Project summary: Development and validation of a new, automated diagnostic tool that uses one tube for several different types of common experiments, ranging from health applications to industry and pharmaceuticals.

Thi Nguyen

Thesis title: Information uncertainty, Real Earnings Management and Accrual Earnings Management.

Project summary: Testing the performance of widely used models to detect managers' manipulation behaviour (i.e. to change readers' impression about financial reporting performance).

Ivana Rozic

Thesis title: Does size matter? A comparative study of earnings management across small, medium, large private and listed companies in the UK.

Project summary: Aims to contribute to earnings management research by exploring earnings manipulations of annual reported earnings amongst small, medium and large private firms versus PLCs in the UK.

Jake Shelley

Thesis title: Anti-Doping for the 21st century and beyond.

Project summary: Using the athlete voice to inform new anti-doping strategies. Interviews and surveys will inform new evidence-based interventions and education initiatives to foster a culture of clean sport.

Juan Soon

Thesis title: Corporate Social Responsibility in Small and Medium-Sized Enterprises.

Project summary: To explore the types of motivation and obstacle pertaining to corporate social responsibility in small and medium-sized enterprises of Malaysia.

3MT Semi-finalists 2017

Neha Prasad Ainsworth

Thesis title: From anabolic steroids to research chemicals: Exploring the substance use culture in the gym-going population.

Project summary: Why do people use performance enhancing drugs? What do they do? Are they as harmful as people think they are? Neha explores these questions, and many more, through my research – by talking to the community and healthcare providers. The end goal is to gain more knowledge for harm reduction purposes.

Lucky Cullen

Thesis title: Characterising the emergence of antibiotic resistance.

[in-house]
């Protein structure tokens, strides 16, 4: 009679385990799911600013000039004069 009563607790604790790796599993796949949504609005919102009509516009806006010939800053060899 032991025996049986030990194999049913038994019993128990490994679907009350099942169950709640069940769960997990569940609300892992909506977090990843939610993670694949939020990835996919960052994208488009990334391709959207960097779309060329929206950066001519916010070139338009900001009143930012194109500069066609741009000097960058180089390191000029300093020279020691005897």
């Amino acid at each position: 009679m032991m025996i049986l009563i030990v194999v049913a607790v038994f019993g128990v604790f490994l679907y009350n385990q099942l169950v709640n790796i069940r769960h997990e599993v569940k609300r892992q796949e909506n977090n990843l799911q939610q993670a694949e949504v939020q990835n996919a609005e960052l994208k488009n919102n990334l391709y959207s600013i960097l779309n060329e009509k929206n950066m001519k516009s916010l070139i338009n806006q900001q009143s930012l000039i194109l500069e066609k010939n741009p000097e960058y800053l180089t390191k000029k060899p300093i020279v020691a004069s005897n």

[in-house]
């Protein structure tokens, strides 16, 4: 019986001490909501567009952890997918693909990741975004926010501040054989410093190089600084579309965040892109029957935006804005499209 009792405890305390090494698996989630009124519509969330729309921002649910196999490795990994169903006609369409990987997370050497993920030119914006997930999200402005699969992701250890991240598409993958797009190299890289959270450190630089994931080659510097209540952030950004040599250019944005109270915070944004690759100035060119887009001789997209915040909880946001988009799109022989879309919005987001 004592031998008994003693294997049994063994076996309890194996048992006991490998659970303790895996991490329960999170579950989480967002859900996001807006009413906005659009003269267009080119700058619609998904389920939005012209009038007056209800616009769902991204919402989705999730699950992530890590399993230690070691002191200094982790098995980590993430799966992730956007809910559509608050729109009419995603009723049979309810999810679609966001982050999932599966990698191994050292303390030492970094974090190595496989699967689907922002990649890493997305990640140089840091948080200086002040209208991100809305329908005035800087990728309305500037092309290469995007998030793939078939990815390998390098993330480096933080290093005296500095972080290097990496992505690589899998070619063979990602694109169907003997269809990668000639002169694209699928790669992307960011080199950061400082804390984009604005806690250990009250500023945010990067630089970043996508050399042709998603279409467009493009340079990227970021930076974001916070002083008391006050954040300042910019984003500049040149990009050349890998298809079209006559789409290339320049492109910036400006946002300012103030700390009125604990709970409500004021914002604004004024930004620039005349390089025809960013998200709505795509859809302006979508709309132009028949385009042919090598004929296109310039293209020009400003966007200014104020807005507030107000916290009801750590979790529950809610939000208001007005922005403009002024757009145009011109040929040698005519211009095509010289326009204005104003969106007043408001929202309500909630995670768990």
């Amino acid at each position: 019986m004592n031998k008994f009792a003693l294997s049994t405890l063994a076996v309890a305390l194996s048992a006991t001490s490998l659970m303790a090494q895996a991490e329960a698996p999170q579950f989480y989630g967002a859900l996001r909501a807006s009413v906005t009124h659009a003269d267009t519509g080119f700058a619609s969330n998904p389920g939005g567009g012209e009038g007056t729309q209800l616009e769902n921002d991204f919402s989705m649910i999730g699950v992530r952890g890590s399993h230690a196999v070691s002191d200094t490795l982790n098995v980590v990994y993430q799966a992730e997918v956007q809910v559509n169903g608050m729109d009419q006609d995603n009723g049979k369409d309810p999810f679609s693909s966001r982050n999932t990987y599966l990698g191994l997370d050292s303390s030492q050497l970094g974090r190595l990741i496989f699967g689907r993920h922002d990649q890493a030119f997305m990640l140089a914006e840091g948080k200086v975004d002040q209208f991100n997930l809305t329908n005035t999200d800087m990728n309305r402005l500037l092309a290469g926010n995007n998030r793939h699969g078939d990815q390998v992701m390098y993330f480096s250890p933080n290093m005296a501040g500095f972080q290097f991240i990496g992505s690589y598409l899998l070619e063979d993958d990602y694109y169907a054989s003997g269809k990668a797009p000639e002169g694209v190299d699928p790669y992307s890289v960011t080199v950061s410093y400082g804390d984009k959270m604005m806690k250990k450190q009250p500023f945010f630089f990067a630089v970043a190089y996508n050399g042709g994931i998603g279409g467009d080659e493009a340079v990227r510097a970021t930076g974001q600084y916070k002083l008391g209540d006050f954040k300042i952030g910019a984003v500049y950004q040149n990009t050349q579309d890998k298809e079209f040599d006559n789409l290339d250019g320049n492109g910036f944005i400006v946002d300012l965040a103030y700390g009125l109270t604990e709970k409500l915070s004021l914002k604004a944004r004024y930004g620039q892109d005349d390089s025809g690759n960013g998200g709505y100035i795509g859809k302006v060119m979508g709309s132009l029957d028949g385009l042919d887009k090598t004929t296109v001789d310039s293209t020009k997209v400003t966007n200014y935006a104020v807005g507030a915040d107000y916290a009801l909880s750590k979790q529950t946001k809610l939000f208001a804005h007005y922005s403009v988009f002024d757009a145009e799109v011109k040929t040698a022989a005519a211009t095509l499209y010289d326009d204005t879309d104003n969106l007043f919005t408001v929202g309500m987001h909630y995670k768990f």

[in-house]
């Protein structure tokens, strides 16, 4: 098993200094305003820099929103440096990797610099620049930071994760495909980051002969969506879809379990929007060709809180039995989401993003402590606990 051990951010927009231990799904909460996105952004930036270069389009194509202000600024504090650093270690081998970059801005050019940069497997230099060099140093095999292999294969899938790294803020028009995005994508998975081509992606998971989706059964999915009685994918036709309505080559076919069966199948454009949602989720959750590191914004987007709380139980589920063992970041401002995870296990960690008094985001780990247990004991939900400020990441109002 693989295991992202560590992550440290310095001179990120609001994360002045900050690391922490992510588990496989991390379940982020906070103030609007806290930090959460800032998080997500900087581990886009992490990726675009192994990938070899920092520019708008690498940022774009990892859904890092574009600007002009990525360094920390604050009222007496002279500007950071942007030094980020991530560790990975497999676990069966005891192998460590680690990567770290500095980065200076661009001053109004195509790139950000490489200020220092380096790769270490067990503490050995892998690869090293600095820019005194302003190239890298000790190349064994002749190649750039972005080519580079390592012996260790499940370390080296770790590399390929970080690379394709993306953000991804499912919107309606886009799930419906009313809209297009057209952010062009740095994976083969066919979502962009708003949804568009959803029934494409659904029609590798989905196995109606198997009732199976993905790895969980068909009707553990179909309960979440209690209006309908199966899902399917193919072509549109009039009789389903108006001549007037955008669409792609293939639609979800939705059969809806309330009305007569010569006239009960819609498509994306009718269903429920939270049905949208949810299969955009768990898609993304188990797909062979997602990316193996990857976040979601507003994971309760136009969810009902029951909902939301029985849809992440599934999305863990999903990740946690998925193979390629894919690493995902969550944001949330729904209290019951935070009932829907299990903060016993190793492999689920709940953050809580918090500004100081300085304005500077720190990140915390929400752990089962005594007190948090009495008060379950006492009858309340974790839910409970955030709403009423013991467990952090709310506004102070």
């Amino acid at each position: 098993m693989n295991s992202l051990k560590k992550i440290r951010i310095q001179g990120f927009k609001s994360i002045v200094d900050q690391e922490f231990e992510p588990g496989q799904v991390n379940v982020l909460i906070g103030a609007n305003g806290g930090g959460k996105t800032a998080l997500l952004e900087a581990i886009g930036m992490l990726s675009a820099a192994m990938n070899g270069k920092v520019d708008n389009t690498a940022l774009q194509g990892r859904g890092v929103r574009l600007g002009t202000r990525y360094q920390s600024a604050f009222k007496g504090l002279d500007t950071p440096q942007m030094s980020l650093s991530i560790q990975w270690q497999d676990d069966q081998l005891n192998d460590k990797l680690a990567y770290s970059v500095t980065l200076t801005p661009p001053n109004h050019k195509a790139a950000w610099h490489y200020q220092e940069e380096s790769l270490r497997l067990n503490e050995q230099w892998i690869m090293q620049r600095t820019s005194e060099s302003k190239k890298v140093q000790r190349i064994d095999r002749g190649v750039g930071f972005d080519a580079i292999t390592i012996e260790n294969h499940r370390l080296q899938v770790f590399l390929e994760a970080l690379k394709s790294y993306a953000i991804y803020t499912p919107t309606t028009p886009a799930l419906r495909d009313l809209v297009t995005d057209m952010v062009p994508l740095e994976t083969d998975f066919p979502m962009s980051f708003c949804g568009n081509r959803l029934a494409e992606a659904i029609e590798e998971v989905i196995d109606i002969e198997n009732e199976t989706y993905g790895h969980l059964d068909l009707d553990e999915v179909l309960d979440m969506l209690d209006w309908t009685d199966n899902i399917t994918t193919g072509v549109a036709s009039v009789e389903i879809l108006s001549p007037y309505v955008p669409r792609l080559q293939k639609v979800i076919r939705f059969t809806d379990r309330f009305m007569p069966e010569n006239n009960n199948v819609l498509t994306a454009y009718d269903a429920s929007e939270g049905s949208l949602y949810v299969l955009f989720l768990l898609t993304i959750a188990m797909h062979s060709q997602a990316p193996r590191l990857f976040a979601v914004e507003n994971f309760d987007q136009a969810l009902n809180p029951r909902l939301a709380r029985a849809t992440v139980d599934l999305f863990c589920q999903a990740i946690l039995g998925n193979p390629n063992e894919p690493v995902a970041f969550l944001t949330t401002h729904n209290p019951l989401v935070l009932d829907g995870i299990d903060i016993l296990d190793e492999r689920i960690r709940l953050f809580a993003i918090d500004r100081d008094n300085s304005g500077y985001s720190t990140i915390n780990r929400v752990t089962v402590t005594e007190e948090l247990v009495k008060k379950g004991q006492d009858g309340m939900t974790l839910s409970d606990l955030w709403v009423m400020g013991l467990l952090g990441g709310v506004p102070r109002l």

Project summary: Antimicrobial resistance is a significant global threat. A major focus has been the development of new drugs; however, we have yet to understand the evolution of resistance. To enable this, we devised the novel Resistance Evolution Growth Plate which facilitated the generation of highly resistant bacteria in just three days.

Mohamed Habib

Thesis title: Retinal Image Analysis: Learning from the Past.

Project summary: Retinal scans of the eye can indicate early signs of diabetic retinopathy, one of the leading causes of blindness worldwide. Automated detection of these symptoms can assist doctors in identifying these symptoms. My project seeks to improve the accuracy of automated detection of these symptoms from retinal scans.

Tim Gooding

Thesis title: Foundational Forces of Trade: Experiments using Agent-Based Models.

Project summary: We know groups of people are shaped by emergence. This research seeks to understand the emergent forces arising from people interacting in the market economy and how these forces are shaping society.

Fredericka HH Mitchell

Thesis title: Shining a light on bovine salmonellosis: development of a LAMP.

Project summary: Salmonellosis can kill calves in under 48 hours, while our current diagnostics can take up to a week to diagnose the disease. We aim to reduce this time to under an hour, pen-side to the herd. This will increase animal welfare and reduce the impact of salmonellosis on the farmer.

Elina Mitrofanova

Thesis title: Behavioural Reasoning Behind Extreme Dieting Practices in Fashion Models.

Project summary: Orthorexia is an unhealthy obsession with healthy eating. The aims of this project are to explore individuals' experiences of this restrained eating practice, better define what it actually is (eating disorder or a combination of obsessive compulsive features), and potentially design a scale to measure this phenomenon.